Sunday, April 22, 2007

Ode to Julie London

Julie London told Life Magazine in 1957 that she had "only a thimbleful of a voice, and I have to use it close to the microphone. But it is a kind of oversmoked voice, and it automatically sounds intimate."

And intimate it was. Like so much of 1950s popular culture, there was a thin veneer of respectability on top and oceans of roiling sexuality underneath.

When she sings a line like “Don’t Smoke in Bed,” it ain’t no public safety warning. It’s enough to make Smokey the Bear blush.

It’s hard to believe she was married to Jack Webb and Bobby Troup -- two guys who seemed pretty square on the outside. In fact, I remember her on Emergency back in the 1970s. She didn’t seem that smoky to me then, but, of course, I was more interested in the fire trucks.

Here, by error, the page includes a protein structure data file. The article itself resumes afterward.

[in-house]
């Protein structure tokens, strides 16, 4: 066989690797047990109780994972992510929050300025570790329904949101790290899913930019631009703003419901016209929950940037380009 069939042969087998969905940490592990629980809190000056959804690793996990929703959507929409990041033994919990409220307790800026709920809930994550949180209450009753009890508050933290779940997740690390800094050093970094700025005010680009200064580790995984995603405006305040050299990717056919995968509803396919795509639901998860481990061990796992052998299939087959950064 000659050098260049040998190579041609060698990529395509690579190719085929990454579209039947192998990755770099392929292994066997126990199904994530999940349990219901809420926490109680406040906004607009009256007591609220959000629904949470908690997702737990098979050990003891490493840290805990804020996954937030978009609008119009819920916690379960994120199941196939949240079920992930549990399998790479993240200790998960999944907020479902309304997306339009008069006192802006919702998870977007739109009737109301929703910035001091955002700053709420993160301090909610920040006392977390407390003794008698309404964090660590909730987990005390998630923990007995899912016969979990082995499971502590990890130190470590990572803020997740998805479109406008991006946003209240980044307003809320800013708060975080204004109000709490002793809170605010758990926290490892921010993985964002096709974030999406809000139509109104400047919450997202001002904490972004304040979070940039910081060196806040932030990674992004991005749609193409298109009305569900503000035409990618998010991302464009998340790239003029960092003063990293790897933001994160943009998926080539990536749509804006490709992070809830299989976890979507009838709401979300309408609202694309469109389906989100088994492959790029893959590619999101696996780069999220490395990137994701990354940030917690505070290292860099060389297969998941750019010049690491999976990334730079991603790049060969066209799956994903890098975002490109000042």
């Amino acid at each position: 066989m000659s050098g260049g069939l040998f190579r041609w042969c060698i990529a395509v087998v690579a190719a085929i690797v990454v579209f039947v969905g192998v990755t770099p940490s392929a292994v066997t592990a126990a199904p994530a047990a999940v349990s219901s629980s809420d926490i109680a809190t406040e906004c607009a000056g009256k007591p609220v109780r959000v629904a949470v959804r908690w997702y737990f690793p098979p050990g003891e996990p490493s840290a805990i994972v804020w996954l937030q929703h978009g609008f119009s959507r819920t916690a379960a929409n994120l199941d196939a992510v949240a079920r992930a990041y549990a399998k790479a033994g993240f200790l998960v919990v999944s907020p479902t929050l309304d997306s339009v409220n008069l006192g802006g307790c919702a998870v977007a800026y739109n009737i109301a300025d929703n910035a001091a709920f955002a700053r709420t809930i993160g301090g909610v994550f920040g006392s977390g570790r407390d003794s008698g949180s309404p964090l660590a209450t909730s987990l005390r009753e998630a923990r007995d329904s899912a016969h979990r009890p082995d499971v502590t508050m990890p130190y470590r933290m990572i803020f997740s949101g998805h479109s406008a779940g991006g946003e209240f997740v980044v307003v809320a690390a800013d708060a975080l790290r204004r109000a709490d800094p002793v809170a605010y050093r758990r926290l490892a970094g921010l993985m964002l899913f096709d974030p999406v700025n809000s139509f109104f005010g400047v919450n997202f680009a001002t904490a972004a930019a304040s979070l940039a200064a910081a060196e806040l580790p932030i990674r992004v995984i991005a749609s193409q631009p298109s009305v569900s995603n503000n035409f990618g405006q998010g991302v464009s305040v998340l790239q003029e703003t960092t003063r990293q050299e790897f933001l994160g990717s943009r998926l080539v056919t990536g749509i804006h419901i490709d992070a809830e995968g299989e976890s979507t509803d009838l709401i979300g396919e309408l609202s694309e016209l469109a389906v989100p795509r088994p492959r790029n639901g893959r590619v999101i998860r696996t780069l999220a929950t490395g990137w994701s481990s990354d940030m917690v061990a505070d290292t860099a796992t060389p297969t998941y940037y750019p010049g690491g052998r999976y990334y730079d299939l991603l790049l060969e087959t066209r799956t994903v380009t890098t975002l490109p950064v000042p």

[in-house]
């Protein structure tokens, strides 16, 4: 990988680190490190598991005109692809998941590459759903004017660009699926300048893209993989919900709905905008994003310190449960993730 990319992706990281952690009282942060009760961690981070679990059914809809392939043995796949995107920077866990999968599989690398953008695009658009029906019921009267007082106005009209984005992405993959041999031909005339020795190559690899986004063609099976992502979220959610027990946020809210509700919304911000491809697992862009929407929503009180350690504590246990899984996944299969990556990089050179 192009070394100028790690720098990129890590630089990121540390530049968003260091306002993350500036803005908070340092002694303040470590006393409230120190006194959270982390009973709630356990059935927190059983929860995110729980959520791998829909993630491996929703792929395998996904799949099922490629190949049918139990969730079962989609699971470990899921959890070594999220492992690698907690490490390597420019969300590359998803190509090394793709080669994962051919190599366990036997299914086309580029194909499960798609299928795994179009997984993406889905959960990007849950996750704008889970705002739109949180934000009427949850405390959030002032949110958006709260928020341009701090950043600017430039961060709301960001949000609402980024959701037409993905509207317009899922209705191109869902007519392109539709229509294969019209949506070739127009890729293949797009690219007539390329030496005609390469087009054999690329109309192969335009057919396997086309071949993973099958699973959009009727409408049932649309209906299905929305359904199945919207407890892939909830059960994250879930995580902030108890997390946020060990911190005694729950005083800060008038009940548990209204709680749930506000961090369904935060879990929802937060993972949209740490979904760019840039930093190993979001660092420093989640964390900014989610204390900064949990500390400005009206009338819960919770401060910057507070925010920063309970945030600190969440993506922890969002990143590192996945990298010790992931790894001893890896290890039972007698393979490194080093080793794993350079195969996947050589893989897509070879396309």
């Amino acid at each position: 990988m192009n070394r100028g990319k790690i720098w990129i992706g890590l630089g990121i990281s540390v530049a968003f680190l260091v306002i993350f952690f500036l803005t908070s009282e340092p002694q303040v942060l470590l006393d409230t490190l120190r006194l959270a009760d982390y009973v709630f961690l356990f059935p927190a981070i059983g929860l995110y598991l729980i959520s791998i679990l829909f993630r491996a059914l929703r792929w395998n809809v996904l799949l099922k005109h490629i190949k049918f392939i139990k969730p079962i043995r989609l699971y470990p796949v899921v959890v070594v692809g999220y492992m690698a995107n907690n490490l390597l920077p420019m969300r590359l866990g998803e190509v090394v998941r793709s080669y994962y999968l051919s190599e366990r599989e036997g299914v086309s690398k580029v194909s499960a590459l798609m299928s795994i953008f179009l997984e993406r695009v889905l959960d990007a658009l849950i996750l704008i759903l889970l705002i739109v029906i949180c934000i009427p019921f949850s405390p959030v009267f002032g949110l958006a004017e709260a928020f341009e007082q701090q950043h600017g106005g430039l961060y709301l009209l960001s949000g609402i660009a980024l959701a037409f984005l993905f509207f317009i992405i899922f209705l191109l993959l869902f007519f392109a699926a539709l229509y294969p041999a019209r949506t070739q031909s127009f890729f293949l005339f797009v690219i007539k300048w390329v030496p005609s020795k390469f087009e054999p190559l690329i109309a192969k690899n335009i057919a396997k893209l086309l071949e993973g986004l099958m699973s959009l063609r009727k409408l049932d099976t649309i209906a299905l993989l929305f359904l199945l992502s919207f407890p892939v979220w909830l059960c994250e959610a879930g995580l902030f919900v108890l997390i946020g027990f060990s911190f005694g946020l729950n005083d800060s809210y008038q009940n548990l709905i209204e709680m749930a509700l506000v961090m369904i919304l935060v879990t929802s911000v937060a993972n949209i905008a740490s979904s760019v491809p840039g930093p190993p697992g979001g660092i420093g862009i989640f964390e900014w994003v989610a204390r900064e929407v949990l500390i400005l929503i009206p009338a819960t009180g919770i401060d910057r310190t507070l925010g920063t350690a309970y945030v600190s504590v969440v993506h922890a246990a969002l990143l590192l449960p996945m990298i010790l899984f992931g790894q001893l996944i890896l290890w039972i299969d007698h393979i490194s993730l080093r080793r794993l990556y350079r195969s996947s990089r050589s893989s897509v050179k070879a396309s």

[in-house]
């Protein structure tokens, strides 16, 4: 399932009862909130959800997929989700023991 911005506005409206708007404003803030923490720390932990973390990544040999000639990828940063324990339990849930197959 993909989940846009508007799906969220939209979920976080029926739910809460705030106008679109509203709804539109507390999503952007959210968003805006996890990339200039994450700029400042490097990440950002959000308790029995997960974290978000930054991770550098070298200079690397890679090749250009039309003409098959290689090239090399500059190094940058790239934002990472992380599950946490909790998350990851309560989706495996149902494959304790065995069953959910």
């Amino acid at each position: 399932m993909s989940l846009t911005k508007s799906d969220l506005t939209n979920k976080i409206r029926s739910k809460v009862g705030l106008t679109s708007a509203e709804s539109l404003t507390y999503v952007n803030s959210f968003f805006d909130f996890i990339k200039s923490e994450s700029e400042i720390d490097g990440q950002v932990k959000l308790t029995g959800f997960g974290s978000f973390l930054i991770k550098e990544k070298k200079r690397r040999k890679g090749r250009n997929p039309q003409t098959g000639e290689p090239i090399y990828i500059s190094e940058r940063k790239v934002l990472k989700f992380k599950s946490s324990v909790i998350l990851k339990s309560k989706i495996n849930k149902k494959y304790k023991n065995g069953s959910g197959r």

Upon further review, Webb and Troup were actually a couple of jazz hounds. In fact, Troup produced many of Julie London’s albums and even wrote such classics as “(Get Your Kicks on) Route 66” and “The Girl Can’t Help It.” And I became more interested in Julie London than fire trucks.

For more on Julie, check out Java’s Bachelor Pad and Brian’s Drive-In Theater. Below are some Julie London album covers from my collection (My favorite is the middle).

1 comment:

Anonymous said...

I ABSOLUTLEY LOVE HER! So sultry, such a boice.
Listening to "I want you for Christmas" as sung by her... What a voice